Hart Hanson, creator of the romantic comedy procedural crime drama – say that twice – would say little about the new season other than that the two-hour premiere was being shot in England, and he remains puzzled as to why FOX agreed to the expensive proposition. "It's a huge pain in the ass to write," he indicated, saying the network wanted it to be a cohesive episode but able to be aired as two separate episodes. "So it has to be seamless but with a great big seam in it." About the plot, all he would say was that "someone's going to die, and we find their bones."
As for the fate of Zack (Eric Millegan), Hanson was apologetically unapologetic. He believes in the creative choice to shake up the ensemble, indicated that because they hadn't killed the character, the door was open to revisit Zack "with his poor hands in black gloves or something," but admitted that the strike-shortened season made that arc too compressed. "It should have been seamless. We failed. There are no excuses in television. We should have found a way to make it land more elegantly."
House writer/producer David Hoselton, whose festival session was on the process of taking a concept to the final script, refused to say much of anything about season five. Not that I'm bitter. "Every episode is a writer's baby, and at the end of each episode there's some hook or twist or surprise. When I reveal that then they get ticked, because it's like, 'thanks for ruining my show,'" he explained in our interview.
He was careful to phrase his session examples as examples instead of future storylines: "If you wanted to bring in Wilson's parents – not that I'm saying we're doing that – where are they from?" He stopped himself at one point to evaluate whether he'd just said too much and decided he hadn't, but his hesitation makes me hesitate to reveal what made him stop. I'm not that bitter.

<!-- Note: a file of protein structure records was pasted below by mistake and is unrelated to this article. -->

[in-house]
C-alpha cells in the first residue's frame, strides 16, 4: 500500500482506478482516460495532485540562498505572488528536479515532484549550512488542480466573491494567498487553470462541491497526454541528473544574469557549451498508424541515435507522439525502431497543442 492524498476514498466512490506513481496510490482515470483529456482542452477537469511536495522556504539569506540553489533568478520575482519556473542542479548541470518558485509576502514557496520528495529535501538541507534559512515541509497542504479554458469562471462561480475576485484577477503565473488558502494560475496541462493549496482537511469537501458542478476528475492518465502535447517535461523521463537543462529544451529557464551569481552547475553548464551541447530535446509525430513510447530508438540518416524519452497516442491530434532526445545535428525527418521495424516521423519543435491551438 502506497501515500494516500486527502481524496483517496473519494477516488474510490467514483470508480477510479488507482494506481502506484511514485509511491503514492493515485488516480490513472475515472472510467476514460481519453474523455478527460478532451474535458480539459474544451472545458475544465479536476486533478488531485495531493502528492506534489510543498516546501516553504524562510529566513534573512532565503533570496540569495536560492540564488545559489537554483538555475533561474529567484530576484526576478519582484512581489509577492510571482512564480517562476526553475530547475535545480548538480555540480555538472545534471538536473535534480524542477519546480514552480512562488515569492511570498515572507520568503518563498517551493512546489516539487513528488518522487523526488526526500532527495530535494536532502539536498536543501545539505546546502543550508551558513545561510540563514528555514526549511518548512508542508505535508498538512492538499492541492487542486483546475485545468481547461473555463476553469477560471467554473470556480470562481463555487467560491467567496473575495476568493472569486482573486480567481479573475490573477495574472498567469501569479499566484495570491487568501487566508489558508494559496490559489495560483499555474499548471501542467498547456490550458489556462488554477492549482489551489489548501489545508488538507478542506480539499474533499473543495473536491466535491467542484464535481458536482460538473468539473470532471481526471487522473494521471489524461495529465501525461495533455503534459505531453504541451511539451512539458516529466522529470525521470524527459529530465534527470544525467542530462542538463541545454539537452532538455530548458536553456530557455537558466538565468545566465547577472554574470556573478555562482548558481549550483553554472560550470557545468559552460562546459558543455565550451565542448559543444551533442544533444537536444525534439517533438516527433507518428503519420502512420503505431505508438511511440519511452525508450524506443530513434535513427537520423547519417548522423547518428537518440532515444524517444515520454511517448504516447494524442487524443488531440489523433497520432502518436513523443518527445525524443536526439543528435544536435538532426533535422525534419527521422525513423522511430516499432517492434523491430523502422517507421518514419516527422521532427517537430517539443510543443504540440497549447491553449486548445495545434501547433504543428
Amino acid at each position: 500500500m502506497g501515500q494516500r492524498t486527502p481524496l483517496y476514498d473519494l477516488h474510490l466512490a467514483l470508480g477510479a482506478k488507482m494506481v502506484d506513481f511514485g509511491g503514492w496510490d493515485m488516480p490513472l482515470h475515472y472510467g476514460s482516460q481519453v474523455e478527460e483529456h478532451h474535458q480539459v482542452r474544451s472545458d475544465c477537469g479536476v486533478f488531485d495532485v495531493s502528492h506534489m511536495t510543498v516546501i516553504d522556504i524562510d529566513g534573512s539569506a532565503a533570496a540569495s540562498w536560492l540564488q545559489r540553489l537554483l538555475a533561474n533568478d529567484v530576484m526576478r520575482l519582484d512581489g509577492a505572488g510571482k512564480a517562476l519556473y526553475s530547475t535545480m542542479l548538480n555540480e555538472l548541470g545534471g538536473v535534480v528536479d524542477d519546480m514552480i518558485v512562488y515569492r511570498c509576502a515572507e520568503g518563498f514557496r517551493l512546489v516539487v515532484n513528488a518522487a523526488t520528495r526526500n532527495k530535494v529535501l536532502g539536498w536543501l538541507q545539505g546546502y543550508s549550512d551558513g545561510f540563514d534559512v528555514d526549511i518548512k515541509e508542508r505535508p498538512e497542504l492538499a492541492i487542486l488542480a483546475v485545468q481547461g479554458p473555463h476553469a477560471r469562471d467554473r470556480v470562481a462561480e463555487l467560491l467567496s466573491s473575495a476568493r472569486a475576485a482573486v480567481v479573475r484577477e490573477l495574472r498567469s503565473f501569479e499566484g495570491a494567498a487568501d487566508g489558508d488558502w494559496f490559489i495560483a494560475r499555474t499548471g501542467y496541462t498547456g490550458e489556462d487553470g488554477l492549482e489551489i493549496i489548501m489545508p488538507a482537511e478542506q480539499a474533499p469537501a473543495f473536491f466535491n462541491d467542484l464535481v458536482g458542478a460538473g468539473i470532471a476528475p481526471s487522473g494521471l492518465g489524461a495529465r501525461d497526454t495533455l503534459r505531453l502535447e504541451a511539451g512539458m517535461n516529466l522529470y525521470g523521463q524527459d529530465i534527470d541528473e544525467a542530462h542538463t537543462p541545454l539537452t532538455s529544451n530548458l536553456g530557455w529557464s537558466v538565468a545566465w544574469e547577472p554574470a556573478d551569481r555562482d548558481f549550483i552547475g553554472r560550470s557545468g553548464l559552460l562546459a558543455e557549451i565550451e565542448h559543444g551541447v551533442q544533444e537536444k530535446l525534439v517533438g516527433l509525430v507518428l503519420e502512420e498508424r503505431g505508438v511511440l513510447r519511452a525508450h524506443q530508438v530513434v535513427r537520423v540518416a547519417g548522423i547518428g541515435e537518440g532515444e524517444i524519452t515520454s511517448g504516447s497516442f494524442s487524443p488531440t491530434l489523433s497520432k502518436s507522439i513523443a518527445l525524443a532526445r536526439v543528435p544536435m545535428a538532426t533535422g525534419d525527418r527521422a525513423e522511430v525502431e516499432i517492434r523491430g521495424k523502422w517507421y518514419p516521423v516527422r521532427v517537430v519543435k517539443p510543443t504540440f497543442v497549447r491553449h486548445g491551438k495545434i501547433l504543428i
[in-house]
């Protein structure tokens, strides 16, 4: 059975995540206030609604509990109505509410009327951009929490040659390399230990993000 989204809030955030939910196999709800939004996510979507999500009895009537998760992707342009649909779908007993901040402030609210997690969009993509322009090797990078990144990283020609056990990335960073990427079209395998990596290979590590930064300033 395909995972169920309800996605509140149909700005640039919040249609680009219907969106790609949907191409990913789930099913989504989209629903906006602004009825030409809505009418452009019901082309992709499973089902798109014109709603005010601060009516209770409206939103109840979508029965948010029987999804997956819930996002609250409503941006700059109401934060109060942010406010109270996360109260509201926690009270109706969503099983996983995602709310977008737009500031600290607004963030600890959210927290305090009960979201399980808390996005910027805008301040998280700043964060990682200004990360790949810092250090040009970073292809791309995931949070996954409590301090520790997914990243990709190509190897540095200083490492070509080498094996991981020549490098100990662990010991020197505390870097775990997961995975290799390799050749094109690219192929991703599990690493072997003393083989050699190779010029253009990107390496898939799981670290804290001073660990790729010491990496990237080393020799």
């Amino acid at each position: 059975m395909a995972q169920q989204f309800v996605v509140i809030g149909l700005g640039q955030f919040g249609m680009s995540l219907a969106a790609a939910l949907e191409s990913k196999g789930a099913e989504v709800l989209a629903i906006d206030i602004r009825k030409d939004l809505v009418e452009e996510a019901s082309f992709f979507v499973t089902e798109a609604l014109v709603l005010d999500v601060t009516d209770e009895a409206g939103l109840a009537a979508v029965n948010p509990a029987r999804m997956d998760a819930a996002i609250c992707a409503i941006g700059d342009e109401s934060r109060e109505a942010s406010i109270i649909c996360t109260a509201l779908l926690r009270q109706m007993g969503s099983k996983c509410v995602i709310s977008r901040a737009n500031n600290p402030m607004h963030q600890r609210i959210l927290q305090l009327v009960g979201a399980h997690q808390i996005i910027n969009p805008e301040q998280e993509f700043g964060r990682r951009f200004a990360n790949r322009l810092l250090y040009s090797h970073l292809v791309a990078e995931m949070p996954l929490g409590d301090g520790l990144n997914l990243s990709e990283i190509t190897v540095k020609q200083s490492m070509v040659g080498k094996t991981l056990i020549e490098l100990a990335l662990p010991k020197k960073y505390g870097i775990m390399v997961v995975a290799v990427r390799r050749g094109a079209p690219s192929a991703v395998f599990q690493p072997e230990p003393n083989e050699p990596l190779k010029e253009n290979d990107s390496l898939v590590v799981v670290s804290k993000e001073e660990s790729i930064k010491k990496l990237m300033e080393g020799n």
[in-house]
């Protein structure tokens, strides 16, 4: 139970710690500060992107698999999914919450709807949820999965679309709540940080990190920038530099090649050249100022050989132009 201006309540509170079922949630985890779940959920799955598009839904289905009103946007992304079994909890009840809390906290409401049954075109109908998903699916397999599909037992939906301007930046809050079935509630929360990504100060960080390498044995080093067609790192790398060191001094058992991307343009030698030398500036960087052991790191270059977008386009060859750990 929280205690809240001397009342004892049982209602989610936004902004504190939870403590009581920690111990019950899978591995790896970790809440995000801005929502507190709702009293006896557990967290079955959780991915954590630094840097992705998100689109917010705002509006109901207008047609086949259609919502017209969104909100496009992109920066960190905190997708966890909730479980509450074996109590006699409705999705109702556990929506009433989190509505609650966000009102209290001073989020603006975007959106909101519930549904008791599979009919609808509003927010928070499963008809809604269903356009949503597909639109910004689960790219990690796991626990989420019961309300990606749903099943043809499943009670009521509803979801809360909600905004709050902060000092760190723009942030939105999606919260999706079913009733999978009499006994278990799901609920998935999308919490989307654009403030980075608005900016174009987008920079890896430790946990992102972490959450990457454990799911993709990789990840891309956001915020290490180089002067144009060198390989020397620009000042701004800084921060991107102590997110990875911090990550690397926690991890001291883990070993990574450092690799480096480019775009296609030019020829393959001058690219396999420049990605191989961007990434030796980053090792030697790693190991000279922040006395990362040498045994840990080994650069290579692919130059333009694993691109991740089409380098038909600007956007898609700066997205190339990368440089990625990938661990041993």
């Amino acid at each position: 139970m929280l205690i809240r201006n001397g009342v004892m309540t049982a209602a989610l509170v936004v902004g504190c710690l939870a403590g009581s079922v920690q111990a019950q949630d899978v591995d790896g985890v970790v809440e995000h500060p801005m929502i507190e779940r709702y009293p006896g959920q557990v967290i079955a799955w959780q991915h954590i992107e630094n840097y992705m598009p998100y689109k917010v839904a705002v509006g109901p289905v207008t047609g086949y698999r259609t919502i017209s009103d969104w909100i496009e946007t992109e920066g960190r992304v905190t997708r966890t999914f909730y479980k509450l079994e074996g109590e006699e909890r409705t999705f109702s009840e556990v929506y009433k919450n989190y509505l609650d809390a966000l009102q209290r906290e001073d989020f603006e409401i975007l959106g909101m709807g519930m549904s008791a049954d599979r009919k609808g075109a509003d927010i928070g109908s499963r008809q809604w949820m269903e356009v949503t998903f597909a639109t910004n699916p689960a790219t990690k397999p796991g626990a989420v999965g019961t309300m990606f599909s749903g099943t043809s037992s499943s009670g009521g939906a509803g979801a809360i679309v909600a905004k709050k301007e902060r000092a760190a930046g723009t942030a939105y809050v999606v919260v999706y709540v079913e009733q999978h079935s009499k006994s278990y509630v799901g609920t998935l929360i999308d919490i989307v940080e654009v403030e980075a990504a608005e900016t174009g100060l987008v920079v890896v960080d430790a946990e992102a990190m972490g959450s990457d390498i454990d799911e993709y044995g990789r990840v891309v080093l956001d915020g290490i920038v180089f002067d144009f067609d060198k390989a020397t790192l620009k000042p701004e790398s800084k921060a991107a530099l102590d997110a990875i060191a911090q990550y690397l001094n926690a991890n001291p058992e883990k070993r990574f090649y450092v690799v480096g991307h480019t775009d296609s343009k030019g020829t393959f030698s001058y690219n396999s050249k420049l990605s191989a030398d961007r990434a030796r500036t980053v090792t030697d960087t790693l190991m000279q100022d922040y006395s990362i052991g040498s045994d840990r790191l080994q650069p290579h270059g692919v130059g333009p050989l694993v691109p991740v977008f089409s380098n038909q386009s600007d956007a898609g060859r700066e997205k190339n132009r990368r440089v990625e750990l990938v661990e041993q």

The big "spoiler alert" from our interview was the revelation that House will still be solving a medical case each week with his usual dark humour. Who would have guessed? My jesting inference is that, reading between the lines of the following exchange in that interview, clearly a chastened House is going to adopt a baby and a puppy:
Q: We've seen House as this person who refuses to acknowledge he needs to change, refuses to admit he's miserable, he's just fine the way he is. The finale is kind of a game changer on that but I'm guessing you can't go too much further down the kinder, gentler House route. Is there anything you can say about season five about how you're going to deal with that?
A: [Hoselton looks to the PR person, who jokingly threatens to tape his mouth shut.]
Q: In general, I mean. You can't make House adopt a puppy and babies but …
A: [He cringes.]
Q: Oh great, that's episode one, isn't it?
Turns out, no, he was remembering the episode where House did actually get a dog: "Of course it was done in the most cynical, bitter, horrible way, in keeping with him."
He wouldn't talk much about the future, but he did say about the recent past in his festival session that the show was looking for a way to bring in "new blood," suggesting — not that this is a news flash — that the reset button will not be set on the Survivor arc. "It gets harder and harder to write fresh material for cast members who have been around a while."Powered by Sidelines